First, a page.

So you’ve read the blogs, you talked to your friends, you saw all the chatter about switching to a homebirth early in the pandemic. Maybe you’ve seen the popular birth documentary like The Business of Being Born? You’re pregnant and you have come to the conclusion you want to give birth at home. Or maybe you’re pregnant and you have no idea where you want to give birth. Maybe you assume you’ll go to the hospital like most everyone else you know. But you keep hearing these stories of friends who had C-sections, who had to lie down for most of the birth, who couldn’t hold their babies right after giving birth and you wonder if there’s an alternative option. What about giving birth right in the comfort of your own home?
Whether you’re scheduled for a C-section by choice or due to medical necessity, there are things you can do to have the birth experience possible.
The “natural” or “family-centered” cesarean can help increase initial bonding, increase skin-to-skin contact, make breastfeeding easier, increase early milk production, and reduce the chances of postpartum depression.
If you are pregnant, you may be wondering, “Should I take a childbirth class?” If you are an expecting parent, childbirth education classes will help you feel empowered and confident as you move through your labor, birth, and new parenting experiences. You will feel prepared for the big day and beyond with an evidence-based understanding of physiologic birth, the stages of labor, pain coping options and tools, postpartum adjustment and recovery, and so much more. During a pandemic period, you can safely take childbirth classes virtually and reap the benefits of childbirth education from the comfort of your couch, while learning about how to have a positive and confident hospital birth during covid-19.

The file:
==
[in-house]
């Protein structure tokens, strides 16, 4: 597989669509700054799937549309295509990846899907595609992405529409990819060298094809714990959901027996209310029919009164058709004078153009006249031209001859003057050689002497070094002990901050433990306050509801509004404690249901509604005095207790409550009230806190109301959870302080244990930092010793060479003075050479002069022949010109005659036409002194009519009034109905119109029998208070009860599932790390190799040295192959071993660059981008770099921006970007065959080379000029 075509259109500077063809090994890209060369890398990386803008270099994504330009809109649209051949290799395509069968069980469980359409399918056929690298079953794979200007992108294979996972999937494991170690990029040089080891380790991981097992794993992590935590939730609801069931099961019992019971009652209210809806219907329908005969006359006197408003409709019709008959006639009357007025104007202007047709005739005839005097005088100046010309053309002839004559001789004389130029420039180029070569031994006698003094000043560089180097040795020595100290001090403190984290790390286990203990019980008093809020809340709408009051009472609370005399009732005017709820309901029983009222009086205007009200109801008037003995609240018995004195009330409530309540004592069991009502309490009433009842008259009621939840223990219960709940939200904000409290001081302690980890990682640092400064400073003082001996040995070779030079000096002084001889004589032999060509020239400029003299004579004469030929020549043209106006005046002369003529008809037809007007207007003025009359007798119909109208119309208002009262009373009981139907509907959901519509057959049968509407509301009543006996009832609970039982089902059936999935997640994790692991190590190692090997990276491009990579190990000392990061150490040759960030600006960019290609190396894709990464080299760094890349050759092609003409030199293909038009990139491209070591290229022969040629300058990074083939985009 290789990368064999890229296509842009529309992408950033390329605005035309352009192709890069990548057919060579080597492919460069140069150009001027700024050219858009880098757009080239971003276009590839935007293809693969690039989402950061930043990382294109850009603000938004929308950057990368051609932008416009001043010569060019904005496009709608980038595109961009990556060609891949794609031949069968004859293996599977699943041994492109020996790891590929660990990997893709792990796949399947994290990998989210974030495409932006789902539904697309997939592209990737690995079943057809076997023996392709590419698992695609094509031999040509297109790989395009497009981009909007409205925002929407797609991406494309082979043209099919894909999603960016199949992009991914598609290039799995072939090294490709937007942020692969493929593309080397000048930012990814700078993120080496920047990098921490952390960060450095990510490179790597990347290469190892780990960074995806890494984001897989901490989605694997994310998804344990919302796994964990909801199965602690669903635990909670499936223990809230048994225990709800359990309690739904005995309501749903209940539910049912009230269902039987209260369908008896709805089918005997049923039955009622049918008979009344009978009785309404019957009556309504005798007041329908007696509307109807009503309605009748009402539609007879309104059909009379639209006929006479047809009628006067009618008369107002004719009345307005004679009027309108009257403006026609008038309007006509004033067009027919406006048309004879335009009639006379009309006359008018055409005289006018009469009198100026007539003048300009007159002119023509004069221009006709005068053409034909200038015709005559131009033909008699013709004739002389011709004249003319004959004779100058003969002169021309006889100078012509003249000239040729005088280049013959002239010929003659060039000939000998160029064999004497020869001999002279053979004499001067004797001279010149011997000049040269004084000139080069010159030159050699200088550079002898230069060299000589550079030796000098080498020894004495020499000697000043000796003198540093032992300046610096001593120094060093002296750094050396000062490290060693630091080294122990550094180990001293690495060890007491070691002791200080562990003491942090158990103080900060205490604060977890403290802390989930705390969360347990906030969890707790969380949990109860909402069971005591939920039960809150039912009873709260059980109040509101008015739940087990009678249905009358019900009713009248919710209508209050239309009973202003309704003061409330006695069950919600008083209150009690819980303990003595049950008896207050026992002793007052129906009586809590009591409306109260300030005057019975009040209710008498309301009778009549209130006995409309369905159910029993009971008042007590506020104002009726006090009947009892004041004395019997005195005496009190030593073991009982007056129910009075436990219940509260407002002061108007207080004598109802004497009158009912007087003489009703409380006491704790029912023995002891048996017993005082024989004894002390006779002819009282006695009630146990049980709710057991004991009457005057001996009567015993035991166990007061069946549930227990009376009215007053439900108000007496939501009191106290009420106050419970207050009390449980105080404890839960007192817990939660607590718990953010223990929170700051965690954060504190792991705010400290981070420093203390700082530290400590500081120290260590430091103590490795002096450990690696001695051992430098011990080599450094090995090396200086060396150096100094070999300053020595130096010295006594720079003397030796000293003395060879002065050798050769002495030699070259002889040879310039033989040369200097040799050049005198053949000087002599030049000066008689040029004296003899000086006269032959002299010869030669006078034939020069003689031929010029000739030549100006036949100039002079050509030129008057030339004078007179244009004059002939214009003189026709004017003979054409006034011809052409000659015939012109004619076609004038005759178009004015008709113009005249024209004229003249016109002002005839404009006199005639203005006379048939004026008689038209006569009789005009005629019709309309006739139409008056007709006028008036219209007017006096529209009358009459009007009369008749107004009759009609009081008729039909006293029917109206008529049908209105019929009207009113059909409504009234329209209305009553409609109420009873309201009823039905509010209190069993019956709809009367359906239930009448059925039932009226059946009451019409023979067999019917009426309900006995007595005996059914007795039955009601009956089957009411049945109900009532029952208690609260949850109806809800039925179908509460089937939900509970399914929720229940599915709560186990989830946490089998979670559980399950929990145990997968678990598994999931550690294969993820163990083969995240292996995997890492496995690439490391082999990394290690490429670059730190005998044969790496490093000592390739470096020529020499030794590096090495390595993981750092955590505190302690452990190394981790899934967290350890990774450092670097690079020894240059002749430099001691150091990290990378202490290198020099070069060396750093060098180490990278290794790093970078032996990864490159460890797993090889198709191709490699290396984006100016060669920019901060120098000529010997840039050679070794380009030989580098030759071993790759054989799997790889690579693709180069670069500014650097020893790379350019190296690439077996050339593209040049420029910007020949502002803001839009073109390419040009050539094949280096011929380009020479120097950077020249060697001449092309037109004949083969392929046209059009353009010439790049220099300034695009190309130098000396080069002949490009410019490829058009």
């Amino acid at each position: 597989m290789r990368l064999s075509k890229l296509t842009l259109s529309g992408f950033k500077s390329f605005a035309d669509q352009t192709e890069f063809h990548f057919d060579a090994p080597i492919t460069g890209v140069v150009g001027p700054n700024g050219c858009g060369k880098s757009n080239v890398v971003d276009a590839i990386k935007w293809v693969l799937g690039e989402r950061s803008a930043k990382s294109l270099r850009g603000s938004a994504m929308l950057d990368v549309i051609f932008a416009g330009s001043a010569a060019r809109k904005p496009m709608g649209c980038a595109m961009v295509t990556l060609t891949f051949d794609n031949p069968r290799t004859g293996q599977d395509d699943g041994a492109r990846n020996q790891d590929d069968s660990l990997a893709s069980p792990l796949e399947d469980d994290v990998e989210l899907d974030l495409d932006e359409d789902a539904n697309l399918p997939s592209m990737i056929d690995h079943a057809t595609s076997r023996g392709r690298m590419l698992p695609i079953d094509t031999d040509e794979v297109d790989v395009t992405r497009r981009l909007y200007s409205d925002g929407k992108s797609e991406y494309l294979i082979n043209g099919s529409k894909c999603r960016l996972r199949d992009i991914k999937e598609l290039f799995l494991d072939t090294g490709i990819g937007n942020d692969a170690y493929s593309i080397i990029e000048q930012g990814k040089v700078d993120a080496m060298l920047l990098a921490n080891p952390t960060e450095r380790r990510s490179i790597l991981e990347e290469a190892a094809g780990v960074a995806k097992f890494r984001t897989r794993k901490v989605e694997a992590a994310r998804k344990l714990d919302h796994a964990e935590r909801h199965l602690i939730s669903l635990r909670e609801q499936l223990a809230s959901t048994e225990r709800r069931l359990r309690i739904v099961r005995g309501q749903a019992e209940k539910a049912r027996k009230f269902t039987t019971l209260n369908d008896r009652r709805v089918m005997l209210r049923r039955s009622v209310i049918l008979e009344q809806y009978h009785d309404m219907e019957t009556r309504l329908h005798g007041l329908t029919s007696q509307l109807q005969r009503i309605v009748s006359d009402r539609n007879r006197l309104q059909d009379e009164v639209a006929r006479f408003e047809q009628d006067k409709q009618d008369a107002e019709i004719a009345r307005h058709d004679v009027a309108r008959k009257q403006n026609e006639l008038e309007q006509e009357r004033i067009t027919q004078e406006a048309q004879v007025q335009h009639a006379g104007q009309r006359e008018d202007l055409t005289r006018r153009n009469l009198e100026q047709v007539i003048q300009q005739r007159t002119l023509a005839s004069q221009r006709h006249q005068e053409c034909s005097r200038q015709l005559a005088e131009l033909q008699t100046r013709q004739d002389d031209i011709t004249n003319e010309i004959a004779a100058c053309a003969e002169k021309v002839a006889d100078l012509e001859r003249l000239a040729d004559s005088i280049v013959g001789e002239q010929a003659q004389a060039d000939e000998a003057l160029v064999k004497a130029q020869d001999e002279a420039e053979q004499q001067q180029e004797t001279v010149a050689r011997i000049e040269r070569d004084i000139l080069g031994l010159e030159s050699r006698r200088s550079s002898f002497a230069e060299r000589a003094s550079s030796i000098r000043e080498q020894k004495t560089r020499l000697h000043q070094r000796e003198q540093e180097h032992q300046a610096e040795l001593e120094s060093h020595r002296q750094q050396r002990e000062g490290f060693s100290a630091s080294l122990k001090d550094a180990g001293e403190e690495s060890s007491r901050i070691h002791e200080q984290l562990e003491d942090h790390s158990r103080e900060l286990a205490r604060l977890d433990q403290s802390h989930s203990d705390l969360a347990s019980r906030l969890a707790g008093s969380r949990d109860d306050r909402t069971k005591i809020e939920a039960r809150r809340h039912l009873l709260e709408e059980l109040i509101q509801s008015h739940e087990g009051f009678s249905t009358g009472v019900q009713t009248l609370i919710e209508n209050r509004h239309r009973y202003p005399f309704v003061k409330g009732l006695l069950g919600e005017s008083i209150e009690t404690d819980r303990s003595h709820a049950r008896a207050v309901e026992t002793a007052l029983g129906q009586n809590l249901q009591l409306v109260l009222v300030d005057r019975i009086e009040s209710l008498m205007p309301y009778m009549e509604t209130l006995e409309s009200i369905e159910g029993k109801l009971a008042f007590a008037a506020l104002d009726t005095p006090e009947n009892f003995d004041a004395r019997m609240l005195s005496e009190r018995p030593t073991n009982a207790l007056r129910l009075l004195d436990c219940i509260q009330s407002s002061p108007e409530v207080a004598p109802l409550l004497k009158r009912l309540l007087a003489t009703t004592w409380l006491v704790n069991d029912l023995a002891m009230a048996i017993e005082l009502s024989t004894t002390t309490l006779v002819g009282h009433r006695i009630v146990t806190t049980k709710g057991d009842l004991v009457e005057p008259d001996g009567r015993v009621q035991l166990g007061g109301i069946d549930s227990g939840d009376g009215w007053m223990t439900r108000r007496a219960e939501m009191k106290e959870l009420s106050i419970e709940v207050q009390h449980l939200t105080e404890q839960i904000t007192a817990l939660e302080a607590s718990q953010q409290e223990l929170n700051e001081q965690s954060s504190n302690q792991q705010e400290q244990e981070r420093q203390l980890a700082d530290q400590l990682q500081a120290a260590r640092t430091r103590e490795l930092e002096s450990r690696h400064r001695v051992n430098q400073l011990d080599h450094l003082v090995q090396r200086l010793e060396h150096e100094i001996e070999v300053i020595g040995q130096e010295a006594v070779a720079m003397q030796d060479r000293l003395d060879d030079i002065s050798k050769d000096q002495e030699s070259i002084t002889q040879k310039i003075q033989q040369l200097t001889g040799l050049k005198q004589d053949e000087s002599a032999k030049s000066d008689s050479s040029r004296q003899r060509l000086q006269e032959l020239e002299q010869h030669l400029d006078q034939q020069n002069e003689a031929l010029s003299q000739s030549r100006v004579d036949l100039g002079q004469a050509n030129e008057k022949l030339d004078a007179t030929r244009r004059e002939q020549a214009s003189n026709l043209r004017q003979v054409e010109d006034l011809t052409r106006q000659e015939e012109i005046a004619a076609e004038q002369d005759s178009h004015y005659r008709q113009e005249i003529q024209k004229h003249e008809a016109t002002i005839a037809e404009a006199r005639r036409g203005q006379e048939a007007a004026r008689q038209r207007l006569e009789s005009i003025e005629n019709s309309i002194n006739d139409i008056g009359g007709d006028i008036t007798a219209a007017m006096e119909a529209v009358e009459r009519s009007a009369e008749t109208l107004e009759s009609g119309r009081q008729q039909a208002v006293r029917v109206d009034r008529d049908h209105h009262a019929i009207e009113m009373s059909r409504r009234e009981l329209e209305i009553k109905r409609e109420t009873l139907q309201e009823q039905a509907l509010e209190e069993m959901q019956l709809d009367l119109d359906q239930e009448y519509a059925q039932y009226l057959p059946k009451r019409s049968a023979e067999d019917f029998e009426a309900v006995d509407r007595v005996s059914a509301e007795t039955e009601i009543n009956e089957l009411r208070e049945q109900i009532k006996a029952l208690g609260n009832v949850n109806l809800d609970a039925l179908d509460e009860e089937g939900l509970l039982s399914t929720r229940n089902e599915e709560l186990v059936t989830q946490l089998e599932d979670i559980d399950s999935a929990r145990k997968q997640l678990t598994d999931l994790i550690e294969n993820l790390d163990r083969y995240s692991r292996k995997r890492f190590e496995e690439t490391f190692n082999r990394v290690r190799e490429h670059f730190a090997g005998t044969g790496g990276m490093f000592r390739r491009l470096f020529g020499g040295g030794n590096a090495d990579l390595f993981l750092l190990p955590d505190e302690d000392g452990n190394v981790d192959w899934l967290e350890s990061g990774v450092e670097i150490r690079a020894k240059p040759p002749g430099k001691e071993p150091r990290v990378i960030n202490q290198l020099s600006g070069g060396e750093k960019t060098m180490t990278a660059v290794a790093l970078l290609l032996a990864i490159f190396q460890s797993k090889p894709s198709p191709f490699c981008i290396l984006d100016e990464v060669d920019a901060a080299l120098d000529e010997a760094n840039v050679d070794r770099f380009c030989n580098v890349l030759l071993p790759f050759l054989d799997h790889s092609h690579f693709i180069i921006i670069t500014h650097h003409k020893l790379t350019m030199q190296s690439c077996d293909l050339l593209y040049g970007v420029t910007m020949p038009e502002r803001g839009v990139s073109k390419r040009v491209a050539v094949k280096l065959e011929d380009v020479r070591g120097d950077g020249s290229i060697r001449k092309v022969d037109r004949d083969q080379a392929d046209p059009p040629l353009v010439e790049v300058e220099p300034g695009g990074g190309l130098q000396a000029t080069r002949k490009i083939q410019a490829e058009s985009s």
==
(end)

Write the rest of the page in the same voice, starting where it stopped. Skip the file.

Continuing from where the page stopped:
You may feel like you have been pregnant forever or you might feel like the experience has flown by, but almost universally toward the end of your pregnancy, you may start wondering “when will I know I am in labor?,” “what are the stages of labor?,” and “what can I expect?”. Just like every pregnancy is different, experiences of birth can vary greatly. While your experience will be uniquely your own, there are some patterns to physiological labor and birth that can be helpful to know as you prepare.
While giving birth has always included many unknowns for expectant parents, COVID-19 has created more questions and confusion for many parents-to-be. Educating yourself about what to expect during labor in the pandemic will help you feel more positive, confident, and ready to bring your baby to this world. This may not be what you envisioned, but you can do this! These COVID-19 birthing tips will support you in having the best hospital birth possible given the uncertain circumstances.